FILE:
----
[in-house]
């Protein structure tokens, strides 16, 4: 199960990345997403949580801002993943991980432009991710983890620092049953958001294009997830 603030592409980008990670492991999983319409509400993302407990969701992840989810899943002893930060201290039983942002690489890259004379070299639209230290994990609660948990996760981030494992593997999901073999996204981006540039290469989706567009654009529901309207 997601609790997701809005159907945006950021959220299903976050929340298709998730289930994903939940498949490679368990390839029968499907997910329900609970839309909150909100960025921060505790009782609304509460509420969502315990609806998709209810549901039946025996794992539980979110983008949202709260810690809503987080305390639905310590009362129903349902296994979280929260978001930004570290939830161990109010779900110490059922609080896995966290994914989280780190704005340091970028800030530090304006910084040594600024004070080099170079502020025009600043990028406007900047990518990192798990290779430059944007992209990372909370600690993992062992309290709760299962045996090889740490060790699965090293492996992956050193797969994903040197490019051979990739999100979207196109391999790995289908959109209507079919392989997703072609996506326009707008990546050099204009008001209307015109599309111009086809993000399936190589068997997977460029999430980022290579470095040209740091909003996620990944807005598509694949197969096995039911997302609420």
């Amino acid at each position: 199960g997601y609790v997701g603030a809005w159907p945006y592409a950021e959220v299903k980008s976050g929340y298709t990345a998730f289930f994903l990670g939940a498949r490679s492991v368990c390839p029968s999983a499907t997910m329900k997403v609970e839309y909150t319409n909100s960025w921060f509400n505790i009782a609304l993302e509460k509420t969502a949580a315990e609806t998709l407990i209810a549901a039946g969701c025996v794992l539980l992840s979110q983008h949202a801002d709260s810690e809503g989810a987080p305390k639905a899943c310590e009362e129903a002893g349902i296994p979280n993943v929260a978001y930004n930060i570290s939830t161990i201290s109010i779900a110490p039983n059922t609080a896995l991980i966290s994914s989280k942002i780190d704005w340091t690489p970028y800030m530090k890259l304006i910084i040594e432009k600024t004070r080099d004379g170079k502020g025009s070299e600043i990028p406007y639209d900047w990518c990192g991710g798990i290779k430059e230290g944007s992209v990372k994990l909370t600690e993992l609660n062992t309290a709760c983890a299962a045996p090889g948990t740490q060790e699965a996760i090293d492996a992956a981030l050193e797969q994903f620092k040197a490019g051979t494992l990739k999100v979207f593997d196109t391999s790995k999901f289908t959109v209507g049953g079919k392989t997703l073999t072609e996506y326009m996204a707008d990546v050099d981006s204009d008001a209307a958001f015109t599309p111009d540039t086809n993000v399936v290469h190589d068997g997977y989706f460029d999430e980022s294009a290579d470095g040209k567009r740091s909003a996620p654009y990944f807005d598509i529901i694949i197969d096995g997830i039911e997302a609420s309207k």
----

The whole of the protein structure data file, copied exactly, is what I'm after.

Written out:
[in-house]
């Protein structure tokens, strides 16, 4: 199960990345997403949580801002993943991980432009991710983890620092049953958001294009997830 603030592409980008990670492991999983319409509400993302407990969701992840989810899943002893930060201290039983942002690489890259004379070299639209230290994990609660948990996760981030494992593997999901073999996204981006540039290469989706567009654009529901309207 997601609790997701809005159907945006950021959220299903976050929340298709998730289930994903939940498949490679368990390839029968499907997910329900609970839309909150909100960025921060505790009782609304509460509420969502315990609806998709209810549901039946025996794992539980979110983008949202709260810690809503987080305390639905310590009362129903349902296994979280929260978001930004570290939830161990109010779900110490059922609080896995966290994914989280780190704005340091970028800030530090304006910084040594600024004070080099170079502020025009600043990028406007900047990518990192798990290779430059944007992209990372909370600690993992062992309290709760299962045996090889740490060790699965090293492996992956050193797969994903040197490019051979990739999100979207196109391999790995289908959109209507079919392989997703072609996506326009707008990546050099204009008001209307015109599309111009086809993000399936190589068997997977460029999430980022290579470095040209740091909003996620990944807005598509694949197969096995039911997302609420």
């Amino acid at each position: 199960g997601y609790v997701g603030a809005w159907p945006y592409a950021e959220v299903k980008s976050g929340y298709t990345a998730f289930f994903l990670g939940a498949r490679s492991v368990c390839p029968s999983a499907t997910m329900k997403v609970e839309y909150t319409n909100s960025w921060f509400n505790i009782a609304l993302e509460k509420t969502a949580a315990e609806t998709l407990i209810a549901a039946g969701c025996v794992l539980l992840s979110q983008h949202a801002d709260s810690e809503g989810a987080p305390k639905a899943c310590e009362e129903a002893g349902i296994p979280n993943v929260a978001y930004n930060i570290s939830t161990i201290s109010i779900a110490p039983n059922t609080a896995l991980i966290s994914s989280k942002i780190d704005w340091t690489p970028y800030m530090k890259l304006i910084i040594e432009k600024t004070r080099d004379g170079k502020g025009s070299e600043i990028p406007y639209d900047w990518c990192g991710g798990i290779k430059e230290g944007s992209v990372k994990l909370t600690e993992l609660n062992t309290a709760c983890a299962a045996p090889g948990t740490q060790e699965a996760i090293d492996a992956a981030l050193e797969q994903f620092k040197a490019g051979t494992l990739k999100v979207f593997d196109t391999s790995k999901f289908t959109v209507g049953g079919k392989t997703l073999t072609e996506y326009m996204a707008d990546v050099d981006s204009d008001a209307a958001f015109t599309p111009d540039t086809n993000v399936v290469h190589d068997g997977y989706f460029d999430e980022s294009a290579d470095g040209k567009r740091s909003a996620p654009y990944f807005d598509i529901i694949i197969d096995g997830i039911e997302a609420s309207k």